The first alkylating agents were synthesized in 1854, but the dramatic effect on human tissue was not known until sulfur mustard was used as a weapon during World War I. Physicians caring for victims of this gruesome chemical weapon identified some of its widespread systemic effects. This was one of the serendipitous discoveries of anticancer agents.  Scientists noticed people who had been expose d to these materials had lower rates of cancer.   Between the two World Wars extensive research was undertaken by Gilman and colleagues on nitrogen mustard and similar compounds, specifically the ability of the alkylating agents to kill cancerous cells. In 1942 experiments with mustard gas to treat thyroid cancer and showed that it worked in mice and humans.  These were the first of the alkylating agents;  alkylation of DNA turned out to be one of the most important biochemical mechanisms in stopping cancer cells.  In the early 1960s mechlorethamine ushered in the modern age of chemotherapeutic cancer treatment as the first nitrogen mustard was introduced as an antineoplastic agent.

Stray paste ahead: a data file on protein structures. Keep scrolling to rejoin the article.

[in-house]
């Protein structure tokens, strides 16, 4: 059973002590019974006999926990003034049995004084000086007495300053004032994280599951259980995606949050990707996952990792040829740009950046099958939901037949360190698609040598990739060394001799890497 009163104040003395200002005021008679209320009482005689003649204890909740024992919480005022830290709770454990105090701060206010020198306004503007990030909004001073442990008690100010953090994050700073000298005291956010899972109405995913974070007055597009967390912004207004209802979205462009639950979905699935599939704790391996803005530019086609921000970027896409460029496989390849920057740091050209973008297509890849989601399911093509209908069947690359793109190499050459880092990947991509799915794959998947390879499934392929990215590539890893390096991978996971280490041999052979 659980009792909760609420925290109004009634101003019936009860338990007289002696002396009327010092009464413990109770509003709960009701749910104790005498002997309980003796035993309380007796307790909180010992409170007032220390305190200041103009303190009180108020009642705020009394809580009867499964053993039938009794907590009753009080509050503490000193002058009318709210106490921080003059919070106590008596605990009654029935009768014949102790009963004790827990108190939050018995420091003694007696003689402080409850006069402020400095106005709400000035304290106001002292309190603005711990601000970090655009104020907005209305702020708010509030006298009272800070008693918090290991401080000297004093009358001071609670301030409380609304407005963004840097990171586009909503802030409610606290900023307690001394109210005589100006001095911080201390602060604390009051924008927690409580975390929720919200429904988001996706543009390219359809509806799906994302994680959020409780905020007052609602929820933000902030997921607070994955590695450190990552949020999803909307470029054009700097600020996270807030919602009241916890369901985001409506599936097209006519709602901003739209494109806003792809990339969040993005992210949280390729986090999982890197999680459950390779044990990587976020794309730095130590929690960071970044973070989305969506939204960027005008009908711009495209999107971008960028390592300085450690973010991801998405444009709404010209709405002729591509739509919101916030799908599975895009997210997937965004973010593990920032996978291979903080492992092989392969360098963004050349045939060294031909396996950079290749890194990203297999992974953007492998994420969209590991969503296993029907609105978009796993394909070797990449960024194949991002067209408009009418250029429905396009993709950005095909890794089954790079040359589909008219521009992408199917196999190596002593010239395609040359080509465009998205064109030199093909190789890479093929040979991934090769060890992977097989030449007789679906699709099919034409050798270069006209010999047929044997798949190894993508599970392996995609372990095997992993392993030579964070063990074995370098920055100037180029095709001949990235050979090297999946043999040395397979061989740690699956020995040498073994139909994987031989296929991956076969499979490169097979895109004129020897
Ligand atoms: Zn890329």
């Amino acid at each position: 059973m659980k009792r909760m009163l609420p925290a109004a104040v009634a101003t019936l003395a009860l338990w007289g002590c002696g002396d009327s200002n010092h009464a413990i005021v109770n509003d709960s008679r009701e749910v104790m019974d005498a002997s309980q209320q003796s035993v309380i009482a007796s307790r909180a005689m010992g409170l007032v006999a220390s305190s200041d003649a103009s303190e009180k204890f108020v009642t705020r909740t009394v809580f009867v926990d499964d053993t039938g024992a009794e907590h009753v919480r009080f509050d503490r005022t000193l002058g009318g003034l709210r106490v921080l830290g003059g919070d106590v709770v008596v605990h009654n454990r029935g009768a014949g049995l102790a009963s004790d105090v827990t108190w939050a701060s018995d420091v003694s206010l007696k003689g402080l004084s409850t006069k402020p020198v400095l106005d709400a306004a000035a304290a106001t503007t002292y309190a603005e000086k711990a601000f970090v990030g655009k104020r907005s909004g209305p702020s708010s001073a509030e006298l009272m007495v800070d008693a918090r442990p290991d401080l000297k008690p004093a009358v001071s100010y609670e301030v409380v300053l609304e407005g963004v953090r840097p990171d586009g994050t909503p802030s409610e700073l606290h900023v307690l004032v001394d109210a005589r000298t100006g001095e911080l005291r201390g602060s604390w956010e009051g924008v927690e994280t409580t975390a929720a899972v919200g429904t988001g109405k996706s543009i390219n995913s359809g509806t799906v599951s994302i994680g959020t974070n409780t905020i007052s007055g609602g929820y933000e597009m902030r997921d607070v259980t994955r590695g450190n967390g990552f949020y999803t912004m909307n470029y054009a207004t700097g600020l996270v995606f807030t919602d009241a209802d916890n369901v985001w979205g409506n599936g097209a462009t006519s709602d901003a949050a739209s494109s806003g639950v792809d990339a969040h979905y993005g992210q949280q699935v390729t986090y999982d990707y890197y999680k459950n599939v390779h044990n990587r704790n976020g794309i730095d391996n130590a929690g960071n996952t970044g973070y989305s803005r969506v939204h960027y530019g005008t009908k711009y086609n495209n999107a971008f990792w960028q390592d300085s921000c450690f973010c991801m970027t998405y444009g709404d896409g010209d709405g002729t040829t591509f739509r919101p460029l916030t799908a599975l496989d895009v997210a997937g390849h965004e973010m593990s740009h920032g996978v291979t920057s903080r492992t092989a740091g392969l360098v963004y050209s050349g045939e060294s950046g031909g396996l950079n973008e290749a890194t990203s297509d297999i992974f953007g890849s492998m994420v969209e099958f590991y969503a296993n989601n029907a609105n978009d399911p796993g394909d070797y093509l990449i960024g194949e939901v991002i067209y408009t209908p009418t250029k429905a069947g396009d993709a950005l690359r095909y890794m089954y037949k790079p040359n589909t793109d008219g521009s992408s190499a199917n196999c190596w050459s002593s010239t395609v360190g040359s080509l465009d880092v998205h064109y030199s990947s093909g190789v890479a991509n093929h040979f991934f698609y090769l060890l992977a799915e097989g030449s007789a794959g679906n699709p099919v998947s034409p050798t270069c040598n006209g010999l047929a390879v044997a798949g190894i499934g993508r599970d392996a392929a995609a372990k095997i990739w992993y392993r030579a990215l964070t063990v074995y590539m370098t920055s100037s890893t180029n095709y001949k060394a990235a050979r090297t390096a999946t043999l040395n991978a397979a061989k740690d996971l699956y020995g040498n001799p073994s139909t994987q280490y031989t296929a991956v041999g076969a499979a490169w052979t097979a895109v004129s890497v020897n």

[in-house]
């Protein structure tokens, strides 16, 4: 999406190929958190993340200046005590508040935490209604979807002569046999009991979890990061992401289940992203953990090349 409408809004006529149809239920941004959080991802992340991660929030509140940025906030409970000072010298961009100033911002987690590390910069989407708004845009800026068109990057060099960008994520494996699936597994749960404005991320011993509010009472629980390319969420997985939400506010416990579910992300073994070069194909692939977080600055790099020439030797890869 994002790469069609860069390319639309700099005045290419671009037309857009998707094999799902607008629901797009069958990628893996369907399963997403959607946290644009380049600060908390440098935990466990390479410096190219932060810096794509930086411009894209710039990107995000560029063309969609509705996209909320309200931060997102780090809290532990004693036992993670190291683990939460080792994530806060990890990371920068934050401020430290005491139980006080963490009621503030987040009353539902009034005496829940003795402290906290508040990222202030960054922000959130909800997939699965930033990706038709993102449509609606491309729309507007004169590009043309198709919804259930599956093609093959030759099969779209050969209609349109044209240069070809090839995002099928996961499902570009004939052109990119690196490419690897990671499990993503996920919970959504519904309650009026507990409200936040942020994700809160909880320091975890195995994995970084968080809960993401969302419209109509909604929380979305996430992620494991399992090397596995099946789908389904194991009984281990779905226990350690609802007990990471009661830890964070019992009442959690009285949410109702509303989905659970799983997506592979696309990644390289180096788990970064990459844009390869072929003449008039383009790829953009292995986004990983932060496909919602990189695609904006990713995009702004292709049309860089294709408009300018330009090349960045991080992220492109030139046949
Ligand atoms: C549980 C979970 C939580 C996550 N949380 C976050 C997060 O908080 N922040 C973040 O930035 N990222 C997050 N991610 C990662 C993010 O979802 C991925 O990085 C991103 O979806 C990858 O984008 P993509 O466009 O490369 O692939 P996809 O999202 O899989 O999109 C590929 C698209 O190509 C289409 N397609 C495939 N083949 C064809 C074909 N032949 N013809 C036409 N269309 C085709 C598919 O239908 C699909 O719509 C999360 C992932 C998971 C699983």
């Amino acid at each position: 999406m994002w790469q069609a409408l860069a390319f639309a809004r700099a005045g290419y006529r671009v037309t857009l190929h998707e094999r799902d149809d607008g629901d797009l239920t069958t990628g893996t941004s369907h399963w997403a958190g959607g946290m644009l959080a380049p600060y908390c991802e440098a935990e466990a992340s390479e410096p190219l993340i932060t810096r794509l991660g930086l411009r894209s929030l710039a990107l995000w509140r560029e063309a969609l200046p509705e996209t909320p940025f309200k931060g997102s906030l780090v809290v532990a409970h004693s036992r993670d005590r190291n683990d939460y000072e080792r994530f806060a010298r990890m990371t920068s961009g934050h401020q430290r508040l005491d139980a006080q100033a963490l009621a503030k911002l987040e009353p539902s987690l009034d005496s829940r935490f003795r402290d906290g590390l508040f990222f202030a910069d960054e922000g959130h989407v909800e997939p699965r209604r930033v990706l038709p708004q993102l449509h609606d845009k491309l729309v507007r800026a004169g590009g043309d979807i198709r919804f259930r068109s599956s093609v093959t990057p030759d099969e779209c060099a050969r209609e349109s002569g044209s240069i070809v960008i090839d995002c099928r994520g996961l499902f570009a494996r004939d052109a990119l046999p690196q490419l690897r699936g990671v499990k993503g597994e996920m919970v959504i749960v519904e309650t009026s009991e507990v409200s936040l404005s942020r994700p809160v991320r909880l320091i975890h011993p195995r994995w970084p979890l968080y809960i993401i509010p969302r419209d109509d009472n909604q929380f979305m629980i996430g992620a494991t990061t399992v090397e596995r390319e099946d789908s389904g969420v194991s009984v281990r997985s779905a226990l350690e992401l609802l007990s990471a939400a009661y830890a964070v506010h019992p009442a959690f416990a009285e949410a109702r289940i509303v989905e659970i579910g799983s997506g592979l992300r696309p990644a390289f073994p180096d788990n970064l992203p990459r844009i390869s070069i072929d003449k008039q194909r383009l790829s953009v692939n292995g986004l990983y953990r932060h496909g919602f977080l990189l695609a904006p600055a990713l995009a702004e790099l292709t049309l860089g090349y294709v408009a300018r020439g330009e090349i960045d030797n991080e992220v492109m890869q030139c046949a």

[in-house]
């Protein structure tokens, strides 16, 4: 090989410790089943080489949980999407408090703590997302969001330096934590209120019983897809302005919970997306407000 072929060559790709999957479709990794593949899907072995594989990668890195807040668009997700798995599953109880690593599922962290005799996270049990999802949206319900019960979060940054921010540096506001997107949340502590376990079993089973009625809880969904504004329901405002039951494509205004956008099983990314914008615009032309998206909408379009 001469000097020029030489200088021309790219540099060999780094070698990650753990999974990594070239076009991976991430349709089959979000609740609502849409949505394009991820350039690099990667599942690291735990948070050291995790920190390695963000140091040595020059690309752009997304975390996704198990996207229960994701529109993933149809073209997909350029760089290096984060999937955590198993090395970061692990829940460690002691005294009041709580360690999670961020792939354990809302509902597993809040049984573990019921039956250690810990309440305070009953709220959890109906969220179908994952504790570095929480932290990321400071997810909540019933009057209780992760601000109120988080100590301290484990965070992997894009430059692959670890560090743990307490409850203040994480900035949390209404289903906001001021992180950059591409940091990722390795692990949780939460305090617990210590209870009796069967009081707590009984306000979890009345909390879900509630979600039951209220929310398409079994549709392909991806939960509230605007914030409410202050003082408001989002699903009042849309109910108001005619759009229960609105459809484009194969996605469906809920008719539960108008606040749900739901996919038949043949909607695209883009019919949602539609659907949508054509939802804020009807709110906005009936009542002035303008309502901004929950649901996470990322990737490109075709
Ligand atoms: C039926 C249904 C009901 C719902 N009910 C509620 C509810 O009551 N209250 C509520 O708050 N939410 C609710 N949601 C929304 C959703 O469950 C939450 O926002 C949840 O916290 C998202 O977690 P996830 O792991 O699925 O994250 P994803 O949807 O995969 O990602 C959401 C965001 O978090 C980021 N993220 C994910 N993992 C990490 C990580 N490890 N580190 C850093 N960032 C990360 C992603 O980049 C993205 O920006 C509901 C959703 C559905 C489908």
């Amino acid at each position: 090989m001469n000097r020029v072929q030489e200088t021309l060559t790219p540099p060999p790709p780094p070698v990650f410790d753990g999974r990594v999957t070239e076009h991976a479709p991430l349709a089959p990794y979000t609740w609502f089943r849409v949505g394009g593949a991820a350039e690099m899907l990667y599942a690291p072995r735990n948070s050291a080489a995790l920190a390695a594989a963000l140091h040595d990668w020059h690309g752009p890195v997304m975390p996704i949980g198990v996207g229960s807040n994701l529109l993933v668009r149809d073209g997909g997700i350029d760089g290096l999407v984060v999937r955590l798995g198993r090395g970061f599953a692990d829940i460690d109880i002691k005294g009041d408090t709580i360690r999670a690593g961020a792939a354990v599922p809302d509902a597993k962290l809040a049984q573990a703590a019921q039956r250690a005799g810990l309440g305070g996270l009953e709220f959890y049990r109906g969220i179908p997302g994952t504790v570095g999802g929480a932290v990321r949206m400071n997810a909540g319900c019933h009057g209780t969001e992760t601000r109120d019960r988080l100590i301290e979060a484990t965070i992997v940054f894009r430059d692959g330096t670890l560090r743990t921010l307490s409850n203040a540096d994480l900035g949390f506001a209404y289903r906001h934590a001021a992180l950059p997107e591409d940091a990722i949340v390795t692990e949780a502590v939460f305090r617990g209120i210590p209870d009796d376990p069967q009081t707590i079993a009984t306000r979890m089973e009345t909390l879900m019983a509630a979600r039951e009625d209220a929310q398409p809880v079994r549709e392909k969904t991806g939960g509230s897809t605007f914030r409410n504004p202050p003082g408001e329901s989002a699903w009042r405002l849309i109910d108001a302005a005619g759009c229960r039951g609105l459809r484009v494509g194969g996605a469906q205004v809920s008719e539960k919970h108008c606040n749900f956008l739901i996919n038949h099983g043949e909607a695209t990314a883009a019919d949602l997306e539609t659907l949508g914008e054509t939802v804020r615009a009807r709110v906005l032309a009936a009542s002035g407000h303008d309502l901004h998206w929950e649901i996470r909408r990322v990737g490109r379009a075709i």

Also in the 1940s scientists began using antifolates to address selected cancers.  Antifolates are a type of antimetabolite; researchers later developed other compounds that work this way.

The 1960s saw a systematic survey of the natural world to find compounds that stop cancer growth.  Among the successes were Paclitaxel (derived from the Yew tree) and the vinca alkaloids (derived from Periwinkle).